The Return of Venezuela's RCTV

by Rick Rockwell

The leading Venezuelan opposition television channel returned to viewers without an internet connection this week. And that is proving to be a moral victory for both sides in that divided nation.

To those who haven’t tuned into this dispute, which has gripped Latin America, the Venezuelan government pulled the plug on RCTV on May 27. Up to that point, RCTV was the oldest television network in the country, and the leading voice against President Hugo Chavez.

Since that time, RCTV kept up an opposition presence by webcasting via YouTube and its own websites. Of course, its audience was diminished. Instead of millions of viewers, on YouTube, the once powerful network could only attract thousands. (RCTV produced more than 500 videos for YouTube and the most popular attracted more than 113,000 views.) Likely, these videos were intended mostly for Venezuelan expatriates or leaders of the various opposition movements, because only 13 percent of Venezuelans have regular access to the internet.

But on July 16, the network returned to Venezuela on a limited basis via cable and satellite. Of course, only about 30 percent of Venezuelans are hooked to cable. Most can’t afford it in a country where most people earn just $2 a day.

Nevertheless this was a victory for RCTV to show the Venezuelan state had not crushed the television outlet.

And it was a victory for the Chavez government too. The government had noted that RCTV was free to open as a cable concern and the return of the network proves the government’s point. Invariably, government representatives ask: if Venezuela is a dictatorship, would an opposition network be allowed to return?

The question remains though whether RCTV was given due process. Many free speech advocates, this author included, have noted that the network’s legal appeals should have been heard by Venezuela’s Supreme Court and by the Inter-American Commission on Human Rights before its frequency was taken away.

However, some who use the due process and legal arguments against Chavez go too far. For instance, last week at a forum at the Inter-American Dialogue in Washington, D.C. about free expression in Latin America, the RCTV case dominated the discussion. Some even challenged if RCTV and other Venezuelan networks had aided the 2002 coup, which removed Chavez briefly. This is a common tactic of the Venezuelan opposition to now question facts from 2002 as if they are part of the Chavez propaganda machine. Their argument: until recently there were no legal proceedings against RCTV stemming from 2002 and some of the reasons the government gave for taking RCTV’s license were not documented prior to 2007. So, if there is no legal trail, the argument goes, perhaps these charges are false.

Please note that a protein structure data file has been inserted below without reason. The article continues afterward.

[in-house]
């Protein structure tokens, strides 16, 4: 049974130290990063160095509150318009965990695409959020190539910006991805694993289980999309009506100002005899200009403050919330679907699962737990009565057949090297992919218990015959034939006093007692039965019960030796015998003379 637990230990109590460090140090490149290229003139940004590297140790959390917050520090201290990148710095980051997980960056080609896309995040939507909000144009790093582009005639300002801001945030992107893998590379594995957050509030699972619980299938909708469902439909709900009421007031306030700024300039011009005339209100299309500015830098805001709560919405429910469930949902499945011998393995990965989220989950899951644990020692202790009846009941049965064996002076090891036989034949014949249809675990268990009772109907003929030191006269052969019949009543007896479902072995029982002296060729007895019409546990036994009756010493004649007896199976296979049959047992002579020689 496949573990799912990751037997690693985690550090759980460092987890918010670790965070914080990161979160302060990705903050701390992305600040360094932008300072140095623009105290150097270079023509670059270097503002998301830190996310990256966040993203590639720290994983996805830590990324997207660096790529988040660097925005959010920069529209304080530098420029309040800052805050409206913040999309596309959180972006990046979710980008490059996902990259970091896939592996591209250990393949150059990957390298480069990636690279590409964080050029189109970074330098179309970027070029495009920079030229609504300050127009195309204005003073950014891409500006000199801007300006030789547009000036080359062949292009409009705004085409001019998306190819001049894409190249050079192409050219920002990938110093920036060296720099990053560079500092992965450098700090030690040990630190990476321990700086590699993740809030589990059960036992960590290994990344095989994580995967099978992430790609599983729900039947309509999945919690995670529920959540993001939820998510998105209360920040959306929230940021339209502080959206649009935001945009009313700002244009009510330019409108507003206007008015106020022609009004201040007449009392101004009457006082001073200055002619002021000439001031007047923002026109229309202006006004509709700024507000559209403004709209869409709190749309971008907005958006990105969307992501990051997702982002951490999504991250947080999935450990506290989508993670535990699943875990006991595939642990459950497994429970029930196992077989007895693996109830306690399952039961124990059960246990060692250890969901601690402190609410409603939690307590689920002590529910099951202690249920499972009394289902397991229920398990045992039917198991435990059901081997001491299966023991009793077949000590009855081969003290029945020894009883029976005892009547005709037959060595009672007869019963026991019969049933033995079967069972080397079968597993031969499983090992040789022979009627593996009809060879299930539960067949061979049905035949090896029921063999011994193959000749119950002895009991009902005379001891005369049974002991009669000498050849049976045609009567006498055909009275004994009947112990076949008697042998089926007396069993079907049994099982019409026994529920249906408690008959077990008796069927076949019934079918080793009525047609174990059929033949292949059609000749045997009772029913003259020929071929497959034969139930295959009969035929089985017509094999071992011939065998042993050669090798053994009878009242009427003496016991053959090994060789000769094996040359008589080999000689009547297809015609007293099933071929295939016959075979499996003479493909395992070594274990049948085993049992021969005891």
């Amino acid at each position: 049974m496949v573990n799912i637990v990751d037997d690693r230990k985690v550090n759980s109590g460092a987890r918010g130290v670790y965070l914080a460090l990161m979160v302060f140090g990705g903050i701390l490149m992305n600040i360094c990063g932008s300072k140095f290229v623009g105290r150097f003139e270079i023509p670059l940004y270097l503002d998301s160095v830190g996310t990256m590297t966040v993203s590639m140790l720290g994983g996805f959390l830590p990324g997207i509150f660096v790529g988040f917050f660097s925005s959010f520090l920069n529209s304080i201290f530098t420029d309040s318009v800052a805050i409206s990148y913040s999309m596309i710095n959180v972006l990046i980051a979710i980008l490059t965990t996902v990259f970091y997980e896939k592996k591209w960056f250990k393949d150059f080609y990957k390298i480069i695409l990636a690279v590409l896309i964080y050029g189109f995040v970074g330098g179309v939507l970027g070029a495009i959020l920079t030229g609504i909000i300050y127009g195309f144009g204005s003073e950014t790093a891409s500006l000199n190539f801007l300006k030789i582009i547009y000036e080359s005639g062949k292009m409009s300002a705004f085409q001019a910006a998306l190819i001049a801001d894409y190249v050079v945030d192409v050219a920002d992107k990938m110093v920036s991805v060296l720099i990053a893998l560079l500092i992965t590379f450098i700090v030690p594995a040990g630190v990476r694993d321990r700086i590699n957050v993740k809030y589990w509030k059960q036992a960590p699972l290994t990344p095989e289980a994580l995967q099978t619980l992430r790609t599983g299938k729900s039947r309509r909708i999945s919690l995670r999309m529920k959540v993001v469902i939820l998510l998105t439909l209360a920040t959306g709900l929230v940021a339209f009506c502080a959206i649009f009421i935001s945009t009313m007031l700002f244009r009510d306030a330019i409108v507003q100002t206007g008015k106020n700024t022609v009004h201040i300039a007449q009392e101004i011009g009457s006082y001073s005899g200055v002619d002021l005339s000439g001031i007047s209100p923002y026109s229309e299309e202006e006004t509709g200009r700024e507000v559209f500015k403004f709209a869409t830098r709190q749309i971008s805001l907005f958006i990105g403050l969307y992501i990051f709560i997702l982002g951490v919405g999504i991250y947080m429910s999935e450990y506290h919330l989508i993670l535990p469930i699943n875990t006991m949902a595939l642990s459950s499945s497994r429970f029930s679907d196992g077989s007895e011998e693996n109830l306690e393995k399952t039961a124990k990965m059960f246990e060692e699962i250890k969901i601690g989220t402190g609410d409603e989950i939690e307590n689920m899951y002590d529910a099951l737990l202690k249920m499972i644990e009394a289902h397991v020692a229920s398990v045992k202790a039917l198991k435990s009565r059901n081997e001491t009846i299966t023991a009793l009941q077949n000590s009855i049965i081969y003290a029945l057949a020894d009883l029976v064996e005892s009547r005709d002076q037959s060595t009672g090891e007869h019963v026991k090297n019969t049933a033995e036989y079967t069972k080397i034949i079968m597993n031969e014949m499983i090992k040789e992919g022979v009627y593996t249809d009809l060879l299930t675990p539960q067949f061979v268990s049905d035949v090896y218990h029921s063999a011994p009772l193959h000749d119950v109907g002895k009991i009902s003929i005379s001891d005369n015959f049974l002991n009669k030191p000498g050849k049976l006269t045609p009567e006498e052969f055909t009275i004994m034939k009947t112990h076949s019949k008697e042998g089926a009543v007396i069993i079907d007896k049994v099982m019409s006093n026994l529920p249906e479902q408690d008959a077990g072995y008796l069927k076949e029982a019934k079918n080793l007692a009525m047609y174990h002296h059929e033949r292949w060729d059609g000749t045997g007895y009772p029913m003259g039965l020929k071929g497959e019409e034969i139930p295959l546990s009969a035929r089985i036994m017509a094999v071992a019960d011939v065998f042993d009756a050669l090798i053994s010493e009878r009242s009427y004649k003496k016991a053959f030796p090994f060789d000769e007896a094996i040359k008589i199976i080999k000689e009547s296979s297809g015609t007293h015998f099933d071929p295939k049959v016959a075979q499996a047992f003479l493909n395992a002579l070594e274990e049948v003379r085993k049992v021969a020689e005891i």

Whatever the law in Venezuela, broadcasters who use the public airwaves have not just a legal obligation to the state, but also a moral obligation to the populace to serve the public interest. Anyone who has seen videotape (check this link for a documentary with English subtitles) of the Venezuelan commercial networks from 2002 will see how those networks manipulated camera angles and information to aid the coup and some reporters even bragged on the air about how they had colluded with coup leaders. Arguably, this not only violated a compact with the state to fairly use broadcasting concessions, but this also showed broadcasters were representing the interests of the oligarchy, not the public which brought Chavez back to power.

Yes, the broadcasters were never convicted. Venezuela’s Supreme Court freed the military leaders who led the coup (another argument against the idea that Chavez is a dictator). Some connected to the coup were prosecuted successfully, but for the most part the Venezuelan legal system has been fairly lenient with those who briefly overthrew Chavez.

John Dinges, who was one of the speakers on that panel last week* has even interviewed journalists who had second thoughts about their roles in the coup. But he was too kind to bring that up to those who are using the legal arguments on RCTV’s behalf.

RCTV deserves a fair hearing in both the international and Venezuelan systems. But that doesn’t mean that once it gets that hearing that it will be able to prove it deserves its broadcast concession again. No one has proved before a court that RCTV aided a coup, but anyone with eyes can witness for themselves the propaganda and manipulation the network broadcast. That ethical breach alone is enough to seal the case.

*The author of this piece was also one of the panelists.

For more background on this story, please see these previous entries:

(The RCTV logo is from one of RCTV's websites. To see a clip from "The Revolution Will Not Be Televised" a documentary produced for the BBC about media manipulation during the 2002 coup, please check below.)

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